John (Chip) and Nancy Keough became supporters of the Mackinac Center for Public Policy after seeing the benefits free markets can bring to one’s life. The Ann Arbor residents also have a passion for helping students get hands-on experience in engineering and the trades.
Raised in Southeast Michigan, Chip has always called the Great Lakes State his home. He attended the University of Michigan, where he studied Mechanical Engineering as well as Materials and Metallurgical Engineering.
After graduation in 1977, Chip worked for various companies, including General Motors and TRW, but in 1984 he went into business with his brother William M. (Bill) Keough at Atmosphere Group and founded a new division, Applied Process Inc. Atmosphere Group had been founded in Detroit in 1962 by the Keough’s father, William R. (Bob) Keough. In 1993 Chip spun AP out of the family business and grew it to include, among others, locations in Michigan and Wisconsin, as well as licensees and plants in four foreign countries. Chip sold the business in 2019. He continues to serve as a consultant to the new owners, Aalberts Surface Technologies, and directs the efforts of another family firm, Keough Ventures LLC, a Michigan-based, venture capital firm that is investing in what’s next.
As a way to continue his passion for the art of metal casting, Chip operates Joyworks Studio out of a garage on their property in Ann Arbor Township. The studio, which he calls an “expensive hobby,” keeps several interns busy researching, designing and inventing new things related to metals Chip appreciates the chance to give students real experience, and he enjoys working on what he loves in his own backyard.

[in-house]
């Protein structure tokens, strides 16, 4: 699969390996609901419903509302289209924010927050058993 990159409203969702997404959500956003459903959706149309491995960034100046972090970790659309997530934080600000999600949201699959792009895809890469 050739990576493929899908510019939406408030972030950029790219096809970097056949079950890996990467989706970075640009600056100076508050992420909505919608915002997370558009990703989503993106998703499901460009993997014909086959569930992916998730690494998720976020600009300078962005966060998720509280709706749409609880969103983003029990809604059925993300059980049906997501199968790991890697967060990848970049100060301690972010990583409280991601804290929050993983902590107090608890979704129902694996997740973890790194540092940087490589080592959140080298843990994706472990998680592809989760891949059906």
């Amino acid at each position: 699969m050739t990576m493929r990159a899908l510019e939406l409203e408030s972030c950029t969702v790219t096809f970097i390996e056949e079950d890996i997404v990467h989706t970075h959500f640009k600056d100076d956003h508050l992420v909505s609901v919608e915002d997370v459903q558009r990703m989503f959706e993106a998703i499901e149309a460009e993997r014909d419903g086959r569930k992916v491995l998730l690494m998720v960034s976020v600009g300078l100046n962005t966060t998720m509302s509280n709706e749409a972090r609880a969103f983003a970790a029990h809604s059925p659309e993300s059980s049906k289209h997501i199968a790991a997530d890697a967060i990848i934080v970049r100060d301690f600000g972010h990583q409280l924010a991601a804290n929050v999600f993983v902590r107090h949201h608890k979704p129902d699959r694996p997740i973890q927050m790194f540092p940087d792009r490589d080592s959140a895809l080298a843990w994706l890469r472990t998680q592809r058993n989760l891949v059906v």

Joyworks led to another startup, Lightspeed Concepts, which works to create manufacturing processes for lean and lightweight metal products. Its staff all hail from the University of Michigan, including engineering students who serve as interns.
Chip has other ties to U-M as well, with positions on its Materials Science and Engineering External Advisory Board as well as the Michigan Materials Research Institute Advisory Board. On top of this, he is an adjunct professor of Materials Science and Engineering at U-M.
When Chip was young, his father (raised on a farm and with an engineering degree earned at night school) started his own business, an act that Chip credits for his belief in free markets. It also helped him appreciate the value of hard work, which he acted on by starting his own lawnmowing business and choosing work over school sports.
Chip feels that the best way to live and prosper is through capitalism, charity and the Golden Rule. Along with Nancy and their three children, he established the Keough Family Foundation, whose mission is “creating opportunities for individuals and organizations which foster creative thinking, leadership and self-reliance.” KFF currently supports over twenty causes; everything from the local Shop Rat Foundation, to student engineering and architecture activities funds at U-M, to the ASM Materials Camps for Teachers and the Wounded Warrior Project.
Chip first turned to the Mackinac Center as he was working to take his company out of the U.S. Chamber of Commerce. In his search to find groups advocating small government and free-enterprise solutions, he stumbled upon the Mackinac Center. He’s been a supporter ever since, because Mackinac experts “not only identify the deficiencies in the system, but research and offer practical, real-world solutions to the challenges.”
Chip believes Michigan’s natural resources give the state a unique advantage. “With the right regulations, the right tax structure, and freedom to work, we can see immense success in our state.” He testifies that the Mackinac Center is a champion of policies that can reduce the burden government places on people and businesses, freeing us all to prosper and live to our full potential.